Reviews
 

April 2016
 
Bournemouth Daily Echo Review
CONCERT REVIEW:
Leonore Piano Trio, Dorset County Museum Music Society, Dorchester


Although only formed in 2012, the Leonore Piano Trio have been playing together, as members of Ensemble 360, for more than ten years. Cellist Gemma Rosefield, violinist Benjamin Nabarro, and pianist Tim Horton, are critically acclaimed musicians, and when performing together, as in last Wednesday’s DCMMS concert, give performances of the highest calibre.

Their concert began with Beethoven’s Variations in G, opus 121a, “Kakadu.” This seldom played work starts with a very serious introduction in C minor; Beethoven’s favourite key. Having set a very ominous tone, the variations suddenly become light-hearted and humorous. Each member of the trio got the chance to show their merit, both individually, and together, and they achieved this magnificently.

Next we heard Dvorak’s Trio in E minor, known as “Dumky.” Composed in 1891, it is made up of six sections, which feature both slow and fast music. In this we heard some very sonorous playing, full of Slavic passion, and energy, and it does help that the cellist and violinist possess rather fine instruments! One of the joys of attending chamber music concerts, is that you can see how musicians communicate, or not, with each other. On this score, the Leonore Trio obviously enjoyed each other’s company very much.

The last piece in their concert was Schubert’s Piano Trio No. 2 in E flat. This magnificent piece is a cornerstone in every piano trio’s repertoire. It is a lengthy and demanding work, and only reveals its true majesty when every nuance in the score is strictly observed. The trio played it with great flare, technical brilliance, and sensitivity.
Tim Horton’s intricate passage-work was a joy to hear, as was the warm and supple playing of the strings.
 

May 2014
 
The GUARDIAN Review
Music in the Round review – beguiling Brahms and ferocious Prokofiev

The twin themes of the 2014 Music in the Round festival are love and war. For the opening concert of the series, Brahms supplied the romance while Prokofiev and the young British composer Charlie Piper provided the conflict.

Piper's The Dark Hour is an ambitious, well-realised half-hour suite for seven solo instrumentalists and a narrator, based on the journal of private JW Greystone, who served in northern France in 1916. Piper's setting adroitly captured the journal's mixture of absurdity and horror: the "evening hate" of the enemy bombardment ignited a noisy explosion on the viola; and tense pizzicato phrases suggested the anxiety of a sortie to repair the wire in no man's land, then morphed into a surreal exchange as Greystone described how a German patrol that was engaged in the same activity asked if they might borrow a hammer.

Prokofiev's Piano Sonata No 7, completed in 1942, was the second in the War Sonata trilogy, in which the composer – obliged to provide an ode in honour of Stalin's 60th birthday – produced a sequence of aggressively dissonant works that seemed more accurately to reflect what he thought of him.
Here Tim Horton gave a truly ferocious performance: the insistent, single-note bass of the final movement suggested the despair of a Soviet composer slamming his head against a brick wall.
 

March 2014  
aBERDEEM mUSIC sOCIETY
The Leonore Piano Trio review
Monday 17th March


The Leonore Piano Trio: Tim Horton, piano; Benjamin Nabarro, violin and Gemma Rosefield, cello gave three sensational performances of highly contrasting masterpieces for piano trio at this the sixth and final concert of the 2013/14 season promoted by Aberdeen Chamber Music Concerts. Pianist Tim Horton has been a guest of ACMC with different ensembles on two previous occasions and his scintillating playing was the principal focus of the first piece in the programme, Haydn’s Piano Trio in C Major Hob XV no.27.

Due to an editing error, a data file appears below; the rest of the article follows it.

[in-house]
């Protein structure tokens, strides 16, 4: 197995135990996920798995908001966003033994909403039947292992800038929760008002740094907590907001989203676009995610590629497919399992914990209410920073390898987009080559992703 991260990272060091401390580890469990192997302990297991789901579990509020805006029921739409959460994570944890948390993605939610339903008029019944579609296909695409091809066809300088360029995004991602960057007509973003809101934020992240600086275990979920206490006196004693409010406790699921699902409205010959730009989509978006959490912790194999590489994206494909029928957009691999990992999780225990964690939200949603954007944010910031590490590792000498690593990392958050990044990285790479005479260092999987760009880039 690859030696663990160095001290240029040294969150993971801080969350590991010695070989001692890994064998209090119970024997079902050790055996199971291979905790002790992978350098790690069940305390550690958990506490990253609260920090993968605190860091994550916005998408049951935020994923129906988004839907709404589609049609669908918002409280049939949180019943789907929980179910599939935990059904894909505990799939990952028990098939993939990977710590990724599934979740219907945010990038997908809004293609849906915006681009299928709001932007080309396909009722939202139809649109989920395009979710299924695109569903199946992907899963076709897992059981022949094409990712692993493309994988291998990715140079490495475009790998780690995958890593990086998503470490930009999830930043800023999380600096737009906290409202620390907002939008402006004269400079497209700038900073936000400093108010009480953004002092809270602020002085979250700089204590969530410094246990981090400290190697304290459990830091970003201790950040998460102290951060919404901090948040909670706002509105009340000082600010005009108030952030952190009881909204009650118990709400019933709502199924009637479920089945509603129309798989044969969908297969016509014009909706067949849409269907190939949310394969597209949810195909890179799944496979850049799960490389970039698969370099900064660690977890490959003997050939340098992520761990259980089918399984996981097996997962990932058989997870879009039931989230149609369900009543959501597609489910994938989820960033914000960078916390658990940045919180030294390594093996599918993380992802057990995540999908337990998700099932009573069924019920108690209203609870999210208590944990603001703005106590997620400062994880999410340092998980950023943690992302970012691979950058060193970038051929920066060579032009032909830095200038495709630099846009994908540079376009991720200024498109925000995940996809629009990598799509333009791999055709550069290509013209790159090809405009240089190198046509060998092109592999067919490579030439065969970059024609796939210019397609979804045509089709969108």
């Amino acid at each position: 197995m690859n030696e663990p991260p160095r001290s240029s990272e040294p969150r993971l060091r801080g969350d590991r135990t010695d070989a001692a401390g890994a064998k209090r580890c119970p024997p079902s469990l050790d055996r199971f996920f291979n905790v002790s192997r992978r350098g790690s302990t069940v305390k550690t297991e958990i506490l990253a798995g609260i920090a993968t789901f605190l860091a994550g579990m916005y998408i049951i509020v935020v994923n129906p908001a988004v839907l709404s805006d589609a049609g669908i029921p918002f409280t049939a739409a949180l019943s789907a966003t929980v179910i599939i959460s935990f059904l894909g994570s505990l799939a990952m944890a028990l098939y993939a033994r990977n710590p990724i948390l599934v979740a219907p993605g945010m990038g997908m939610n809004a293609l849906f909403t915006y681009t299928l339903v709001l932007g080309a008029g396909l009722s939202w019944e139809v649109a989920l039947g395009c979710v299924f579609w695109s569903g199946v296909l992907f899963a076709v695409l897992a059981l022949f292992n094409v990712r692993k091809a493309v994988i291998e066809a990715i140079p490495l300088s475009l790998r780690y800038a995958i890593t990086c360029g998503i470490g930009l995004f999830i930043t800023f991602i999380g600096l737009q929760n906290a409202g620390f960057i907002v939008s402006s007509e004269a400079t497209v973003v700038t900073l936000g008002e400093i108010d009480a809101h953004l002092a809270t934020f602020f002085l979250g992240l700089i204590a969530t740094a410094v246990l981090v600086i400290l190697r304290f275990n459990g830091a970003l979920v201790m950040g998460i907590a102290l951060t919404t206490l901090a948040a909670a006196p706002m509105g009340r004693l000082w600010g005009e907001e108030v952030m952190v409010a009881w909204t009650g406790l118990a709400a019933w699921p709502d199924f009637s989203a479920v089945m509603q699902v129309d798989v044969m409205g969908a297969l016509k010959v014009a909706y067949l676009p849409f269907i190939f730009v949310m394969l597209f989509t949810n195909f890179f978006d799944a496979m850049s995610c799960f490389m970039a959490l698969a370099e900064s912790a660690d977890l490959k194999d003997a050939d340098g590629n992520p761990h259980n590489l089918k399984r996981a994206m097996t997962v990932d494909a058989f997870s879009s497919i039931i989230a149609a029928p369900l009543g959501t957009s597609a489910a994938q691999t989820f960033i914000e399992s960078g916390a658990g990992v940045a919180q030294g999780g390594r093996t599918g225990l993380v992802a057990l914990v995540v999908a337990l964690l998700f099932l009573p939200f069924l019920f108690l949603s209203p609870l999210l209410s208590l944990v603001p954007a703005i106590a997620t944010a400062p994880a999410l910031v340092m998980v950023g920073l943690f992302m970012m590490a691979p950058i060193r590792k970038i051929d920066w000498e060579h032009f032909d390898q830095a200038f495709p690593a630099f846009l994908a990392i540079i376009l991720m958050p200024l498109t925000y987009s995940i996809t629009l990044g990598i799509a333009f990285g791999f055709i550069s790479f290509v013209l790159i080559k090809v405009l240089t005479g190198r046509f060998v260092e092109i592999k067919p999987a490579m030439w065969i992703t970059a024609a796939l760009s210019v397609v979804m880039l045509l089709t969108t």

The first movement opened with a blistering upwards salvo on the piano, possibly one of the most astonishing openings of any piece. Tim Horton’s playing throughout the work had irresistible fluency and expressiveness. Violin and cello followed the piano in a series of passages that contrasted amazing delicacy and lightness with sizzling incisive intensity. The return of the opening statement featured at least one rather startling change of key at least that’s what it did in this performance. Haydn was surely out to surprise us – something he always loved to do and the Leonore Trio got it just right.

The second movement gave the violin a special moment in the spotlight but the piano soon dominated once again with stormy playing before the ensemble as a whole stamped their quality on the music.

The zesty finale had something of the teasing liveliness of a scherzo about it to begin with but as the movement continued in rondo sonata joviality, Tim Horton’s gutsy playing made an unstoppable torrent of notes pour forth from the Cowdray Hall piano – absolutely amazing!
The Leonore Trio have just released a CD of the Piano Trios of Anton Arensky and the next item in the concert was Arensky’s Trio No. 1 in d minor. Here was an opportunity for Benjamin Navarro and Gemma Rosefield to seize the spotlight. In the first movement they came in one after the other before duetting lusciously together.

The third movement Poco adagio was sad but intensely beautiful with fine playing from both cello and violin eventually duetting delightfully together. The piano theme had a sadness to it that seemed almost to be weeping at times.

Even the rhythmic intensity of the finale did not entirely shake off the sense of sadness running through this music but Dvořák was surely going to recover his spirits and of course many happier works were to follow such as the “American” String Quartet and the “New World” Symphony.